Now don’t get me wrong, I’m all for sticking to a budget – in fact it is necessary to do so to an extent – but there really is no point in backpacking if you are just going to deny yourself some of the pleasures of travel and live like a pauper with no money. This is why it is essential to have a budget that is realistic and will allow you to do what you want to do. Travelling frugally is one thing, being cheap and denying yourself amazing experiences is another. So just budget properly and leave yourself a little room in your budget so that you can enjoy your travels.
Travel costs are another area where people seriously under budget for, that’s if they plan for it at all, and by this I mean the actual cost of transit and transport options. This isn’t just about the expense of an extra taxi, bemo or tuk tuk fares all adding up (although this is a significant issue that people don’t always take into account), I’m talking about the extra trips, the unexpected jaunts over a border to see a site you didn’t know was there, that boat ride to the next island because of the can’t miss party you have just been told about or that budget airline fare because you just can’t face another 12 hour overnight bus. It is extremely common when backpacking for plans to change suddenly, especially if you are travelling for an extended period. There is absolutely nothing wrong with this – in fact this is what should happen, plans should always be flexible – but you should prepare for it by having enough leeway in your budget to soak up the extra expense. Those extra flights, boat rides or coach trips may be relatively reasonable (especially if you compare them to prices back home, and especially again if you happen to live in Britain), but these costs do add up.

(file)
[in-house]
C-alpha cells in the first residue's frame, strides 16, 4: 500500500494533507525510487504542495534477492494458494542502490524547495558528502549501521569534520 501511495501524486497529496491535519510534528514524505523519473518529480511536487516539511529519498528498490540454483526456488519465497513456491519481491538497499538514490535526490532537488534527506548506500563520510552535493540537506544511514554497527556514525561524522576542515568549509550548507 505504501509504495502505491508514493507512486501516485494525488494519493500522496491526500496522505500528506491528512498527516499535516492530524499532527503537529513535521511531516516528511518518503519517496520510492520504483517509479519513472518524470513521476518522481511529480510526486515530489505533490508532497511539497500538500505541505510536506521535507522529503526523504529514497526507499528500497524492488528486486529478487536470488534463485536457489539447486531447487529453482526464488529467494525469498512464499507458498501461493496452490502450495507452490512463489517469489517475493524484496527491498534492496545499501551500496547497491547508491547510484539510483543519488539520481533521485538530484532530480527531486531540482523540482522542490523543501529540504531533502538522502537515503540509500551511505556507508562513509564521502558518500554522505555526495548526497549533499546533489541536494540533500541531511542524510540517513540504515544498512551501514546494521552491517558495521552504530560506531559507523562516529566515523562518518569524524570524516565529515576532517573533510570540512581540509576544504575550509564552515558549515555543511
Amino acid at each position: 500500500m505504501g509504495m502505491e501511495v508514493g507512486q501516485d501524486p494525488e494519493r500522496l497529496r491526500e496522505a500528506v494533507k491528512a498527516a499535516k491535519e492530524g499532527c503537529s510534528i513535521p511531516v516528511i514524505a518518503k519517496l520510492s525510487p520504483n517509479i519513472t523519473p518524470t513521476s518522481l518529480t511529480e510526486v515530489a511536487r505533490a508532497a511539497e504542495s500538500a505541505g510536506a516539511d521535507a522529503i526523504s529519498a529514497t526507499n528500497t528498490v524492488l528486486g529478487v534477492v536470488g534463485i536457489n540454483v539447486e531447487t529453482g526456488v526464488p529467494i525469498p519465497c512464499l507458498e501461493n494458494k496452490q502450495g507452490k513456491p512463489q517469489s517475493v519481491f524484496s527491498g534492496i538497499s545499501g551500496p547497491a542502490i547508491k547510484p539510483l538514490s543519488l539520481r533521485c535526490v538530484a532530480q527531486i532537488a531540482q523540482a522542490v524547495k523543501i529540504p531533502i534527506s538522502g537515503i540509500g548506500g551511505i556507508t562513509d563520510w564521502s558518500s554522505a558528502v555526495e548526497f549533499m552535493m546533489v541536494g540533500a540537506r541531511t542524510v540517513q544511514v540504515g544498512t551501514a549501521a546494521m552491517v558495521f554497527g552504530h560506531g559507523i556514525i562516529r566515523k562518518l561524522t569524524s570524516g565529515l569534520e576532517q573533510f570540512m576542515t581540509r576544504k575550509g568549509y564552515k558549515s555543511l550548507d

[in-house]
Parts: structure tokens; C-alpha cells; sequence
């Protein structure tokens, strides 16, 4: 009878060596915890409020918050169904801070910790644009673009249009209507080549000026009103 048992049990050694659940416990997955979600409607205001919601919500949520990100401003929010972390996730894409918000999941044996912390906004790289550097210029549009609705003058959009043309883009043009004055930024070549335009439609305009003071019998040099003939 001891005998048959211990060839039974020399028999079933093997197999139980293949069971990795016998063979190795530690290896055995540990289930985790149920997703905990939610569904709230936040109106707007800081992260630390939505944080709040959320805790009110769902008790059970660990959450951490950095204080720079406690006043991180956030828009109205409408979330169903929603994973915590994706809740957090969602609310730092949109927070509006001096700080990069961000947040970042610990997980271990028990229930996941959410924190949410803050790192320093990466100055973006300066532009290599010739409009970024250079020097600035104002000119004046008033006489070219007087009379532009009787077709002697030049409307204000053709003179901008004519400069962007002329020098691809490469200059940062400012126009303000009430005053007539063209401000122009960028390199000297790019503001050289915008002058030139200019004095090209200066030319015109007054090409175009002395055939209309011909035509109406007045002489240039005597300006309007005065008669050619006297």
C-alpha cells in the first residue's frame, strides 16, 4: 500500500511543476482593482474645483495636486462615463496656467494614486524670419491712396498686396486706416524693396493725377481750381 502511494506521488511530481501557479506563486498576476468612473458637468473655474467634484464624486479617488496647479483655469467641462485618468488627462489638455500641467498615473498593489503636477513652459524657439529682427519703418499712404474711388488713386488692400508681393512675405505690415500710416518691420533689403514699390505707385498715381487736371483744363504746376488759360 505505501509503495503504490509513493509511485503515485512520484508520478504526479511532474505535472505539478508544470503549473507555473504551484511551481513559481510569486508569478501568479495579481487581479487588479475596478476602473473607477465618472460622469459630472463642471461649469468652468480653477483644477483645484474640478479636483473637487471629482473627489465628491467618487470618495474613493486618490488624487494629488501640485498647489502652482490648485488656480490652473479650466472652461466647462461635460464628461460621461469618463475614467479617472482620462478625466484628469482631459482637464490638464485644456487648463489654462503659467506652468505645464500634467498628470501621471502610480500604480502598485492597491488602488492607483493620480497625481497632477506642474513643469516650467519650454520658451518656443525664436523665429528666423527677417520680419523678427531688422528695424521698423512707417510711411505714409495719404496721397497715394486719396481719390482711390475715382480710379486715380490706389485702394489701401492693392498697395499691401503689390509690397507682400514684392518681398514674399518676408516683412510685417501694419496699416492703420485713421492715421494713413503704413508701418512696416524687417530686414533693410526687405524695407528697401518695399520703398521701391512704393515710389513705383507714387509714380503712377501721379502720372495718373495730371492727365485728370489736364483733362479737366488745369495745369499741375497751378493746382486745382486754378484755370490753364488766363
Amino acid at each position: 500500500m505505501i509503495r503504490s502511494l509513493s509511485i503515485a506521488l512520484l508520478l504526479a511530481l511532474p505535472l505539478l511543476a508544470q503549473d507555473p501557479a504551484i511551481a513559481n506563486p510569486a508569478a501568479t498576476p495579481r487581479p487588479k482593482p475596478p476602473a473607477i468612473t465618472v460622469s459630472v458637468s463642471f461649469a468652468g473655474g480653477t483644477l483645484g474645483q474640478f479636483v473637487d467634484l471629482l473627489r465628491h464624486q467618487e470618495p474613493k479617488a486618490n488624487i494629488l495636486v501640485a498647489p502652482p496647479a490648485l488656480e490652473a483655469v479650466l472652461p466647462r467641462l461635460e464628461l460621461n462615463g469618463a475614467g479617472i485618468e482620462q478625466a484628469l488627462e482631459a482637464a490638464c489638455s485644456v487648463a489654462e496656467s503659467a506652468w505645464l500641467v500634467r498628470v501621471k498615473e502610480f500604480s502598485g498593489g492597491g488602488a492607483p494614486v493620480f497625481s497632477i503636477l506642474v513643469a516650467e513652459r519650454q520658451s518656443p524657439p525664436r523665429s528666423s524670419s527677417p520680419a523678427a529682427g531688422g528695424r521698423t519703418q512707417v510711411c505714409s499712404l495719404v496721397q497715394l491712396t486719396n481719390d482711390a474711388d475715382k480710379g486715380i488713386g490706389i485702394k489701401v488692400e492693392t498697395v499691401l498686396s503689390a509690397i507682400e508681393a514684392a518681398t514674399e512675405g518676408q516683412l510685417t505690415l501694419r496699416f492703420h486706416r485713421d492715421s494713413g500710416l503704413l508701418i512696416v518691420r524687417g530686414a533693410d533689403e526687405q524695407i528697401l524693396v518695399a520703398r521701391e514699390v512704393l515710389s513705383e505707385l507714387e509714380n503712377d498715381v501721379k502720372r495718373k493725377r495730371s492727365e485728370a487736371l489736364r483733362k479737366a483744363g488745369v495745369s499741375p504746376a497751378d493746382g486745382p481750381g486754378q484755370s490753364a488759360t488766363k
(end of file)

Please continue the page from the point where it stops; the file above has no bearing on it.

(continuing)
It is difficult to budget for flexibility I know, but by having a buffer zone within your budgetthat will allow for this you just make things so much easier for yourself. If you think your monthly accomodation budget will be say £300, budget £400. If you think you will spend £10 a day on a few cheap bus tickets or a tuk tuk or two, budget £20. Plan for the unexpected and if you don’t use it, fantastic, but it is there if you do need it.